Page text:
On February 11, 1997, Erykah Badu released her solo debut Badiuzm and the album created a landscape which many found culturally innovative. The pioneering album turns 21 years old today.

Erykah Badu is an overall soul singer, yet the masses found Baduizm to be the started of a unique sound of the classic aesthetic of a neo-soul music genre, despite the singer’s desire to remain uncategorized by anything other than soul. Her unique deliverance on the gem is considered to be one that pioneered to overseen neo-soul genre, as the widespread of influences post powerful in audible melody.

The album depicts a well-rounded narrative for the young black girl in America. Regarded for her use of the mesmerizing terminology and understandings behind the culture of the Five Percent Nation of Gods and Earths alongside her expansive scats, Baduizm exemplifies equality as she builds on weighty life concepts “On & On,” doubtful intimacy “Next Lifetime,” profound confidence “Appletree,” and honorable bonds with another in “Otherside of The Game.”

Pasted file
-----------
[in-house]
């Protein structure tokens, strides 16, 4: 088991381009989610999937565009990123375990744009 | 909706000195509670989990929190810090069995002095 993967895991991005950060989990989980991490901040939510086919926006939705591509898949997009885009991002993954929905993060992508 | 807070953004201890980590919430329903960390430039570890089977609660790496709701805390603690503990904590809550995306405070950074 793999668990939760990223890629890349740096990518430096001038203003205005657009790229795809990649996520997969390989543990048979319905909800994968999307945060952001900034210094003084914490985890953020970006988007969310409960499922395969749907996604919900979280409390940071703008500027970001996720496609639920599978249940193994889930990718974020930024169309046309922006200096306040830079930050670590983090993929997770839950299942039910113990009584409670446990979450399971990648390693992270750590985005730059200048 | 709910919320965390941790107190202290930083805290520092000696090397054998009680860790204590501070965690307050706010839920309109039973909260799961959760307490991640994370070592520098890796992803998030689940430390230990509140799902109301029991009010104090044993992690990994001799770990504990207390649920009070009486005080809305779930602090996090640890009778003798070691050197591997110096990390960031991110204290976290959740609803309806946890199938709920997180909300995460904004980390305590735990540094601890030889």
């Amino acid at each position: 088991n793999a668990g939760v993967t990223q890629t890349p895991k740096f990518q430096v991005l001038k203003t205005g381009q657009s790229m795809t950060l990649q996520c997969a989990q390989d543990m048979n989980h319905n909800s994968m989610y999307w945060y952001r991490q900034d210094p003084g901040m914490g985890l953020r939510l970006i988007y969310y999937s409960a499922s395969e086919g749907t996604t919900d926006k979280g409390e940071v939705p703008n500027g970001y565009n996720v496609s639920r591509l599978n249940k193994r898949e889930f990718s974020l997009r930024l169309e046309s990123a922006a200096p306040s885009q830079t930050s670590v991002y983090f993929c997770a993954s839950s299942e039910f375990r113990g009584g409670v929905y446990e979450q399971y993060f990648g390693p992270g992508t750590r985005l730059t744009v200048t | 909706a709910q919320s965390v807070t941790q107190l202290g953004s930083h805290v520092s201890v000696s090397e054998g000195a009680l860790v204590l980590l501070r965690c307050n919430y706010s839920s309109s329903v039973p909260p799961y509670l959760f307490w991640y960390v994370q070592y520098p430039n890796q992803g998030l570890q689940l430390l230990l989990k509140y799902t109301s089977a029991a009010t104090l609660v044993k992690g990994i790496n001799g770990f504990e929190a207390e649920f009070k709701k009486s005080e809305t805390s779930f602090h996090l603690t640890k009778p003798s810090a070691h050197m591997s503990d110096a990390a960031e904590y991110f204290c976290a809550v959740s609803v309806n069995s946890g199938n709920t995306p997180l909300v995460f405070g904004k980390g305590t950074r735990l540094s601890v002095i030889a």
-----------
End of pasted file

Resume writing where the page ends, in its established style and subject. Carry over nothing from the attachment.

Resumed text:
Upon its release, Baduizm debuted at No. 1 on the Billboard R&B/Hip-Hop chart, No. 2 on Billboard 200 eventually going triple platinum which leads to several credentials. The class-act earned two Grammys for the gem in 1998, Best Female R&B Vocal Performance for “On & On” and Best R&B Album where she beat powerhouses Mary J. Blige, Babyface, and the late Whitney Houston.

Baduizm is a distinct twist of hip-hop, soul, and jazz. On the hip-hop tip, the mass production done by The Roots‘ formed a heavy instrumental presence that surpassed the ideal rigorous soul sound, alongside her avid hip-hop bound approach as the “girl next door” submerged the content as being a sister to the reigning 90s genre. Her voice exhibits blatant metamorphosis of jazz and soul as it revived a sense of funk drawing the essence of Parliament and emulated the reconstruction of a combine audible stock in the liking to Billie Holiday and Chaka Khan strides.